The Mid Point—Exactly halfway through the story, everything changes again. Like the First Plot Point, the Mid Point marks the beginning of Part 3 with a major change in the protagonist's situation where the protagonist switches from defense to offense. I have heard it said that if the First Plot Point was positive, then the Mid Point should be negative and vice versa. Either way, the protagonist finally begins to understand The Truth, both of the general nature of the conflict and of himself. He won't have given up on The Lie yet, but he will begin to see that he needs The Truth to solve his problem. From now until the Third Plot Point, the protagonist will begin to take charge of the situation and set things right (insert training montage here) using the resources gained in Part 2. While his inner conflict between his dependence on The Lie and his need for The Truth will begin to fade as he leans on The Truth (he may even begin to resist the effects of The Lie), he will be forced to make an ultimate choice between the two at the end of Part 3.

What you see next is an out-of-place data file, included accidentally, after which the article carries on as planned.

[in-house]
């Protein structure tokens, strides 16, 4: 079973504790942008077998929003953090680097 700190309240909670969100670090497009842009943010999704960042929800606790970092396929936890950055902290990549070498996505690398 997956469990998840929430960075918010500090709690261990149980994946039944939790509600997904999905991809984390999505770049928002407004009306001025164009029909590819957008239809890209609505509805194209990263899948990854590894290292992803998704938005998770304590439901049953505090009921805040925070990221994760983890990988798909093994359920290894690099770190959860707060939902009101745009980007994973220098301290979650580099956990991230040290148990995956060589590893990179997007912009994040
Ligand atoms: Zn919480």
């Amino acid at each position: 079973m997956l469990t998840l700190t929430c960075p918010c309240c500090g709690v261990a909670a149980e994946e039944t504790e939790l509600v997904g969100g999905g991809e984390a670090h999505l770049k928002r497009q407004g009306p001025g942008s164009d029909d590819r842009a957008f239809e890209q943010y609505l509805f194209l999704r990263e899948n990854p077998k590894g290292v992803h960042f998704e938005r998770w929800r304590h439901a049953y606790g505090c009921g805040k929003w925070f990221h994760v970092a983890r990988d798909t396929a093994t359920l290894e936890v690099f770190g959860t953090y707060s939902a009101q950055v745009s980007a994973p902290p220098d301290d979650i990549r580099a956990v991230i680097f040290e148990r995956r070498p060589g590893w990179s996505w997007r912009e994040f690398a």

The Second Reversal (2nd Pinch Point)—Having begun to understand and use the power of The Truth, the protagonist is forced to face the cost of continuing the conflict. Halfway through Part 3 (62% of the way through the story) the Second Reversal appears, where the Antagonist strikes back and the protagonist pays a big price. (If the protagonist has a mentor that is going to die, this is where they bite it.) From now on, the protagonist continues progressing with renewed--even fierce--determination.

The Third Plot Point—At the end of Part 3, 75% through the story, the protagonist was at the final point of victory where his Goal was in reach. All he had to do was turn his back on The Truth and act according to The Lie. (Feel the power of the dark side!) He may have even started to do just that, but then disaster strikes as the Third Plot Point arrives. The antagonist engineers a major disaster and the protagonist, knowing he can no longer merely use The Truth while clinging to The Lie, is forced to choose. He can reject The Lie, which may cost him the Goal he had been fighting for, or reject The Truth, which will cost him the one thing he most needs. If this is a positive character arc story, he will be forced to recognize how The Lie has failed him and reject it, sometimes almost reflexively. This illustrates that the protagonist's values have clearly changed because to reject The Truth would be to sacrifice these things he now values. From now on until the climax, that choice will be tested as everything else the Protagonist once valued may be stripped away to prove his commitment to The Truth.